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How To Restore the Registry in Windows 7


Registry Editor Import Message in Windows 7

Registry Editor Import Message in Windows 7

If you've backed up a registry key in Windows 7, or even if you've backed up the entire Windows 7 registry, you'll be happy to know that restoring that backup is very easy.

Maybe you're seeing problems after a registry key change or the issue you were trying to correct wasn't resolved by your recent Windows Registry edit.

Either way, you were proactive and backed up the registry just in case something happened.

Follow these steps to restore previously backed up registry data to the Windows 7 Registry:

Note: The steps below require working with the Windows Registry. Making changes other than the ones described below could cause serious problems.

Difficulty: Easy

Time Required: Restoring the Registry in Windows 7 usually only takes a few minutes

Here's How:

  1. Locate the Registration File you exported before making your changes to the Windows 7 Registry.

    Having trouble locating the file? Assuming you actually did make an export from the registry, look for a file ending in the REG file extension. Check your Desktop, in your Documents folder, and in the root folder of your C: drive.

    It might also help to know that a REG file icon looks like a broken Rubik's cube in front of a piece of paper.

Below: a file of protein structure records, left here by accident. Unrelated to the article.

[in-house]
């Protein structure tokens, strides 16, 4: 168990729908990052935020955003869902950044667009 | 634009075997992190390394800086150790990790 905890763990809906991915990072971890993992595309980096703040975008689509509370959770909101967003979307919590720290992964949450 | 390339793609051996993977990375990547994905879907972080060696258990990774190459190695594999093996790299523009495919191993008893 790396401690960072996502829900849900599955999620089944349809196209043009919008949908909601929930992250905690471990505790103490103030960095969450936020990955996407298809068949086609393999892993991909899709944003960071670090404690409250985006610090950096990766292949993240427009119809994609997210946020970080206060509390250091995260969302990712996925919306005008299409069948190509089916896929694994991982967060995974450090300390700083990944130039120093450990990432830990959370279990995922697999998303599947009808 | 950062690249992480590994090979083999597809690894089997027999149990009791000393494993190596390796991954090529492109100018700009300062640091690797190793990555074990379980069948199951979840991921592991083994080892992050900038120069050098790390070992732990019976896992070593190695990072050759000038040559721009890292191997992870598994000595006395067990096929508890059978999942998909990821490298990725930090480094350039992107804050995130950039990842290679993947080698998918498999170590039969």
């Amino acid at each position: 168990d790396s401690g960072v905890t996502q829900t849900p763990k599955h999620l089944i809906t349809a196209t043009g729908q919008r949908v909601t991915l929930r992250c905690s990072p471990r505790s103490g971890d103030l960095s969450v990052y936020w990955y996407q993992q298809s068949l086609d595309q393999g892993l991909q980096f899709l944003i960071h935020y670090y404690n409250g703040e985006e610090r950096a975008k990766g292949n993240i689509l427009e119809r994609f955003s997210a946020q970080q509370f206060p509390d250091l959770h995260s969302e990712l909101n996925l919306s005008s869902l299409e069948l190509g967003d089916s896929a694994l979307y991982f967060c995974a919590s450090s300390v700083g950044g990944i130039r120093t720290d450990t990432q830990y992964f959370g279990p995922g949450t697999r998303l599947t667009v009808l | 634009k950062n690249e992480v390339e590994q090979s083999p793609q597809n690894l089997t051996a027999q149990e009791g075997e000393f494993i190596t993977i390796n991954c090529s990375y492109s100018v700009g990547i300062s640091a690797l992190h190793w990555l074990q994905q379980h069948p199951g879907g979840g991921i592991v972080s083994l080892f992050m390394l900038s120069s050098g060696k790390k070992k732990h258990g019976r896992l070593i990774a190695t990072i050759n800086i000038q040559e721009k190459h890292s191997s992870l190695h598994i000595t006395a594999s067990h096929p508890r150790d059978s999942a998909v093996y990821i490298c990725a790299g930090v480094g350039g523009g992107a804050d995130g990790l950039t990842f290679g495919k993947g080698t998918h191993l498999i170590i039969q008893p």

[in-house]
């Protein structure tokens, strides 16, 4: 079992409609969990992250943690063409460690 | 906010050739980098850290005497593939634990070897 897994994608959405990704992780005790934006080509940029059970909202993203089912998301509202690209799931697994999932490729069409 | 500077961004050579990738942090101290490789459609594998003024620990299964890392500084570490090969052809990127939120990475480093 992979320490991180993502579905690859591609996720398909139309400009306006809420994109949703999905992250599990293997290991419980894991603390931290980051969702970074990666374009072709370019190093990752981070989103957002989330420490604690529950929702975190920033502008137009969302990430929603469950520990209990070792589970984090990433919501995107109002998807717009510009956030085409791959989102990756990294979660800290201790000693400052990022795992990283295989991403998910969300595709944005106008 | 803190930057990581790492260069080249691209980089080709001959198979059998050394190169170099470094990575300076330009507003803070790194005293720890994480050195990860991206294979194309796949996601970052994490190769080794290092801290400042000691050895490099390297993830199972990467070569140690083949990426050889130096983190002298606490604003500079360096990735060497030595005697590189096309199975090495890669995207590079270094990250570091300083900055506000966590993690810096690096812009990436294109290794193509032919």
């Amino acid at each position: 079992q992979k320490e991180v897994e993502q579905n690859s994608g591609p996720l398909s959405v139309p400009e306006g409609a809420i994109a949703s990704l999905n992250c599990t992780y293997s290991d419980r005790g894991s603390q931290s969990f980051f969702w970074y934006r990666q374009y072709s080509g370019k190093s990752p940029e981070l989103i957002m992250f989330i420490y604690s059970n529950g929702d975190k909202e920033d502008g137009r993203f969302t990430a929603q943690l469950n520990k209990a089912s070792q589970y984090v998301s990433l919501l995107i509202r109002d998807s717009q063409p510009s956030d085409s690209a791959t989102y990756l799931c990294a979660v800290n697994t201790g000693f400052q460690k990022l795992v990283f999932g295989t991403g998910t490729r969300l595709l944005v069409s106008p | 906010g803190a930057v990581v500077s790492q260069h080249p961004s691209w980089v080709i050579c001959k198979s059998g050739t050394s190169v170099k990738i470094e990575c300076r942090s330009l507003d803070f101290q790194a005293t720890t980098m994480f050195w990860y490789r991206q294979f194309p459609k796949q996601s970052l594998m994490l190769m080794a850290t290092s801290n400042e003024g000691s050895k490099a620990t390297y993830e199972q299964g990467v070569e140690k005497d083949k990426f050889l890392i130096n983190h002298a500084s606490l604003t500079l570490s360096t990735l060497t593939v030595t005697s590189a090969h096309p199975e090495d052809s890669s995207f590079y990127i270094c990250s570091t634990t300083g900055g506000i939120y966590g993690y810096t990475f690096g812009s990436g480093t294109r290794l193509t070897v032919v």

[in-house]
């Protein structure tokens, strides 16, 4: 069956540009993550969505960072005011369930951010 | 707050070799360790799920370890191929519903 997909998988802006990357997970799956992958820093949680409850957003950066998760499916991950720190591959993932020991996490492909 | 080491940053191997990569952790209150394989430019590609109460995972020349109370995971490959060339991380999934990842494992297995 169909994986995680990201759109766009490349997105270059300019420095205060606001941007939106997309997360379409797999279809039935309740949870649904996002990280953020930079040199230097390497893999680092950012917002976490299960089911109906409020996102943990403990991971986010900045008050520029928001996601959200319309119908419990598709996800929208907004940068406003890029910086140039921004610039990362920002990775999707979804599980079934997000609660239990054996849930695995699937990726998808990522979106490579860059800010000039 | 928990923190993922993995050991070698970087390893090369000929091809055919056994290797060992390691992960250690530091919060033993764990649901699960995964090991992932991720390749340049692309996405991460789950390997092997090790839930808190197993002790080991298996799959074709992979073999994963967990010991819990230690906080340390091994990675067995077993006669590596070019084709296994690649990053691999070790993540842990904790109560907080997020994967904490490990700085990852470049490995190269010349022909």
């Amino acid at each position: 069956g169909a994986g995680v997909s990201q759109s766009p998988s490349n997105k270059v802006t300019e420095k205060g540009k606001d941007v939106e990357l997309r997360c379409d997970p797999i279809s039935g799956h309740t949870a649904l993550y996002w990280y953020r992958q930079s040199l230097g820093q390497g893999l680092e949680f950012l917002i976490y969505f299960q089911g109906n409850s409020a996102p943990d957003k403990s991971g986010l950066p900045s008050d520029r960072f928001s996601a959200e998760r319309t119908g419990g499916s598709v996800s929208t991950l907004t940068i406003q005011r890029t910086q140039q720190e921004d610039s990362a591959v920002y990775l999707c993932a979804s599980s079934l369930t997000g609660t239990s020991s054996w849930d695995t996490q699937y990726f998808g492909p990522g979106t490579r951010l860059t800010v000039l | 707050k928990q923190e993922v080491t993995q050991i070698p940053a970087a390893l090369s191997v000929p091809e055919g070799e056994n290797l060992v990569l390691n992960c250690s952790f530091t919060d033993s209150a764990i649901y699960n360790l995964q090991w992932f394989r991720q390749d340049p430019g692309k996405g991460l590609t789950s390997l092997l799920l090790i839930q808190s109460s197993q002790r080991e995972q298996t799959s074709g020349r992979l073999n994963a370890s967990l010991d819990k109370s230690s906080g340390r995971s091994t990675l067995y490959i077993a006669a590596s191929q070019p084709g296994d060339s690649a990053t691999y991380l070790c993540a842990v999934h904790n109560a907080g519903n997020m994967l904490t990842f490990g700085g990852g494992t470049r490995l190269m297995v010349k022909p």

2. Double-click on the REG file to open it.

    Note: Depending on how you have Windows 7 configured, you could see a User Account Control dialog box appear next. You'll need to confirm that you want to open Registry Editor, which you never actually see because it only runs in the background as part of the registry restore process.

  3. Next you'll be prompted with a message in a Registry Editor window:

    Adding information can unintentionally change or delete values and cause components to stop working correctly. If you do not trust the source of this information in [REG file location], do not add it to the registry. Are you sure you want to continue?

    Important: This isn't a message to be taken lightly. If you're importing a REG file that you did not export or one you downloaded from a source you can't trust, be aware that you could cause considerable damage to Windows 7, depending on the registry keys being changed.

  4. Click the Yes button.

  5. Assuming the registry key(s) import was successful, you should receive the following message in a Registry Editor window:

    The keys and values contained in [REG file location] have been successfully added to the registry.

  6. Click the OK button in this window.

    The registry keys contained in the REG file have now been restored to the Windows 7 Registry. If you know where the registry keys were located, you can open Registry Editor and verify that the changes were made as you expected.

  7. Restart your computer.

    Depending on the changes that were made restoring the registry keys, you may need to restart to see the changes take effect in Windows 7 or in your programs.

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